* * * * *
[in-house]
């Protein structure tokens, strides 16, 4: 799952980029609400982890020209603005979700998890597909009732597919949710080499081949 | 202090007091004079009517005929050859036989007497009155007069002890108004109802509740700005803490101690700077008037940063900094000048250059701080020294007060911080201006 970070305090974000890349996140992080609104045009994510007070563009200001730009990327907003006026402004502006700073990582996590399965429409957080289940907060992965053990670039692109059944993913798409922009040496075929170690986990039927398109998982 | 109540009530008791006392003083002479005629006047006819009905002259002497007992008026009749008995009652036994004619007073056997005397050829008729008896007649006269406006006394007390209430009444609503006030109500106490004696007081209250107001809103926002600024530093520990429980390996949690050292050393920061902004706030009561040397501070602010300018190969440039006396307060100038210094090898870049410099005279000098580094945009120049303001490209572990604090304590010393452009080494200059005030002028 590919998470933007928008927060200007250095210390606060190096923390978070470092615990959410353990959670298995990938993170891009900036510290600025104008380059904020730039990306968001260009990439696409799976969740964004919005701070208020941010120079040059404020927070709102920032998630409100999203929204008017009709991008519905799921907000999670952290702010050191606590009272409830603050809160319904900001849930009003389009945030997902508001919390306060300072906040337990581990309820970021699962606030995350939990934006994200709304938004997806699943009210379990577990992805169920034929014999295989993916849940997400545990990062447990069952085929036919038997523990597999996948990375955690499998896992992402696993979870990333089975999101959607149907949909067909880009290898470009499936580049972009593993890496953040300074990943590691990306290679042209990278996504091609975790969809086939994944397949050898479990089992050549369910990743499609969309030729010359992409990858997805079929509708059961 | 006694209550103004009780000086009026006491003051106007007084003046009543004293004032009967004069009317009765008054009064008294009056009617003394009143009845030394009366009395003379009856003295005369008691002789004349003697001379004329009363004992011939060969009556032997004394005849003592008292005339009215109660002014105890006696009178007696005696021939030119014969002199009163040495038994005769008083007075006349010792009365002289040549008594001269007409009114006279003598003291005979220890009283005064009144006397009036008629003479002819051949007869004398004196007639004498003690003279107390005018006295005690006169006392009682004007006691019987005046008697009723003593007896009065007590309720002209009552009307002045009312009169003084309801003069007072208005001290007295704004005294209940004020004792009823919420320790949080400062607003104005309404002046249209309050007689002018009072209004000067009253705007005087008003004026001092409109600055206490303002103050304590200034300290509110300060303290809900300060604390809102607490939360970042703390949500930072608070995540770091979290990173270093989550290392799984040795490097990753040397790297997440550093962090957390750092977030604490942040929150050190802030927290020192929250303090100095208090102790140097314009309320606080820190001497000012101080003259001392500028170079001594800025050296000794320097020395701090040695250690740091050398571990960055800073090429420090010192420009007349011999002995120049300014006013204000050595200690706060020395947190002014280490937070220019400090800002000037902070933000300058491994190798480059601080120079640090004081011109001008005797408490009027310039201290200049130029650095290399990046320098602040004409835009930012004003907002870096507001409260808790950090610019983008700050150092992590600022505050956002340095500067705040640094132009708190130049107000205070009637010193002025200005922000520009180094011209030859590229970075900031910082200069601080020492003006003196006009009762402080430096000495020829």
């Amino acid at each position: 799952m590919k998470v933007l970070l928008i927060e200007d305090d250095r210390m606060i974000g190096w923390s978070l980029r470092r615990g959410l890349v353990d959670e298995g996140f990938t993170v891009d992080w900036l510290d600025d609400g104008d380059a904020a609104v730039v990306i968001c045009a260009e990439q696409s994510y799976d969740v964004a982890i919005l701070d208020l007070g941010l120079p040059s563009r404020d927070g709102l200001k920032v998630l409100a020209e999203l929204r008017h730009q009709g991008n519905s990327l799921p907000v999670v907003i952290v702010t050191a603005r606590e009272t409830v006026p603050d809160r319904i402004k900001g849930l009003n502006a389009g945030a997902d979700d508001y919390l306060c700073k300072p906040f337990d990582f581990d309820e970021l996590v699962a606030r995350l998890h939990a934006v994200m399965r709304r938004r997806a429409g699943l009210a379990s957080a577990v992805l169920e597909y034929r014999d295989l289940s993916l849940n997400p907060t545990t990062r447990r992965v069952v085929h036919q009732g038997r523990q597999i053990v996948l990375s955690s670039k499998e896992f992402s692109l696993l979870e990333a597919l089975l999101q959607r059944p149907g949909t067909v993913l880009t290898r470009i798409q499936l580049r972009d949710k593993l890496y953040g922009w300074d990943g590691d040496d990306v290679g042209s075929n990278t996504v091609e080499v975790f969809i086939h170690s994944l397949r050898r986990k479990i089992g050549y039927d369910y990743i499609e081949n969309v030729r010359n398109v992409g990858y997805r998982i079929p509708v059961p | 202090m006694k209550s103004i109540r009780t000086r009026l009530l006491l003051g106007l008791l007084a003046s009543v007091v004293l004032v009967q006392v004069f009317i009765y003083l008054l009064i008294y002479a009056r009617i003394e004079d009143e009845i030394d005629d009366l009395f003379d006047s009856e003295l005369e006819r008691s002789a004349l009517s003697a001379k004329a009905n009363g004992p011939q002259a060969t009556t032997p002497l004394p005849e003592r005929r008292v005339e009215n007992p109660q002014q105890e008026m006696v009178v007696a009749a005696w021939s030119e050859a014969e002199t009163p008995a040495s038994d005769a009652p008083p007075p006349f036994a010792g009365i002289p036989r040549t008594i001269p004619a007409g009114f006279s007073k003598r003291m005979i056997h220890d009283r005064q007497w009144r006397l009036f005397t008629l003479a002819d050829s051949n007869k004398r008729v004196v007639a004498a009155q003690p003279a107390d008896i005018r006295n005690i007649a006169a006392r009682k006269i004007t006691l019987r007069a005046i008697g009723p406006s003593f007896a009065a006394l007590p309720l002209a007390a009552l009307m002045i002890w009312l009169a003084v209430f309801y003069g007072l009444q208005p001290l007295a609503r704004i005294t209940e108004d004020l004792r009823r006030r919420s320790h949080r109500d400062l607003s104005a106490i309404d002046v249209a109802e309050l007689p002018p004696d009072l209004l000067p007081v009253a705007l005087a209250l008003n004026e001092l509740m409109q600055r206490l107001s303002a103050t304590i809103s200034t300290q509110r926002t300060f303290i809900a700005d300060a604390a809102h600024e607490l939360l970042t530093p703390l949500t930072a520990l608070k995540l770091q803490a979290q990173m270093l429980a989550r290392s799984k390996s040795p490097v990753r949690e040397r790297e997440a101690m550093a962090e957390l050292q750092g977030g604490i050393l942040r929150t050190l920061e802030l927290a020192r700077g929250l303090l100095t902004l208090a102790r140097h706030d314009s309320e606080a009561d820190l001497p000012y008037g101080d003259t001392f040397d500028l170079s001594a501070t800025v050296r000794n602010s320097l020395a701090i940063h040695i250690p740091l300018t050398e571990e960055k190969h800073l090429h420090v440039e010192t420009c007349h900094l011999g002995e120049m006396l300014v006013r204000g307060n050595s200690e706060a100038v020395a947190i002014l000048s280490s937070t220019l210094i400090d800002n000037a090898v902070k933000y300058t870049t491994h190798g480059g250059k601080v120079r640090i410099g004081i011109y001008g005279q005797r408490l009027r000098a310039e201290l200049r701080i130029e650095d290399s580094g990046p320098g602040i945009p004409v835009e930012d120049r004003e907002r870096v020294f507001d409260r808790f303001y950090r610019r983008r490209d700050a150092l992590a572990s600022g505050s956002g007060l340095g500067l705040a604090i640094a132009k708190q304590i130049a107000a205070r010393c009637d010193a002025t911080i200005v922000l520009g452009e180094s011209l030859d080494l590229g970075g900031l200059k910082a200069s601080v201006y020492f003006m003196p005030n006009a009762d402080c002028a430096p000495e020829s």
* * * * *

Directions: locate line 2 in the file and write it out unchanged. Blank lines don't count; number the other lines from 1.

């Protein structure tokens, strides 16, 4: 799952980029609400982890020209603005979700998890597909009732597919949710080499081949 | 202090007091004079009517005929050859036989007497009155007069002890108004109802509740700005803490101690700077008037940063900094000048250059701080020294007060911080201006 970070305090974000890349996140992080609104045009994510007070563009200001730009990327907003006026402004502006700073990582996590399965429409957080289940907060992965053990670039692109059944993913798409922009040496075929170690986990039927398109998982 | 109540009530008791006392003083002479005629006047006819009905002259002497007992008026009749008995009652036994004619007073056997005397050829008729008896007649006269406006006394007390209430009444609503006030109500106490004696007081209250107001809103926002600024530093520990429980390996949690050292050393920061902004706030009561040397501070602010300018190969440039006396307060100038210094090898870049410099005279000098580094945009120049303001490209572990604090304590010393452009080494200059005030002028 590919998470933007928008927060200007250095210390606060190096923390978070470092615990959410353990959670298995990938993170891009900036510290600025104008380059904020730039990306968001260009990439696409799976969740964004919005701070208020941010120079040059404020927070709102920032998630409100999203929204008017009709991008519905799921907000999670952290702010050191606590009272409830603050809160319904900001849930009003389009945030997902508001919390306060300072906040337990581990309820970021699962606030995350939990934006994200709304938004997806699943009210379990577990992805169920034929014999295989993916849940997400545990990062447990069952085929036919038997523990597999996948990375955690499998896992992402696993979870990333089975999101959607149907949909067909880009290898470009499936580049972009593993890496953040300074990943590691990306290679042209990278996504091609975790969809086939994944397949050898479990089992050549369910990743499609969309030729010359992409990858997805079929509708059961 | 006694209550103004009780000086009026006491003051106007007084003046009543004293004032009967004069009317009765008054009064008294009056009617003394009143009845030394009366009395003379009856003295005369008691002789004349003697001379004329009363004992011939060969009556032997004394005849003592008292005339009215109660002014105890006696009178007696005696021939030119014969002199009163040495038994005769008083007075006349010792009365002289040549008594001269007409009114006279003598003291005979220890009283005064009144006397009036008629003479002819051949007869004398004196007639004498003690003279107390005018006295005690006169006392009682004007006691019987005046008697009723003593007896009065007590309720002209009552009307002045009312009169003084309801003069007072208005001290007295704004005294209940004020004792009823919420320790949080400062607003104005309404002046249209309050007689002018009072209004000067009253705007005087008003004026001092409109600055206490303002103050304590200034300290509110300060303290809900300060604390809102607490939360970042703390949500930072608070995540770091979290990173270093989550290392799984040795490097990753040397790297997440550093962090957390750092977030604490942040929150050190802030927290020192929250303090100095208090102790140097314009309320606080820190001497000012101080003259001392500028170079001594800025050296000794320097020395701090040695250690740091050398571990960055800073090429420090010192420009007349011999002995120049300014006013204000050595200690706060020395947190002014280490937070220019400090800002000037902070933000300058491994190798480059601080120079640090004081011109001008005797408490009027310039201290200049130029650095290399990046320098602040004409835009930012004003907002870096507001409260808790950090610019983008700050150092992590600022505050956002340095500067705040640094132009708190130049107000205070009637010193002025200005922000520009180094011209030859590229970075900031910082200069601080020492003006003196006009009762402080430096000495020829």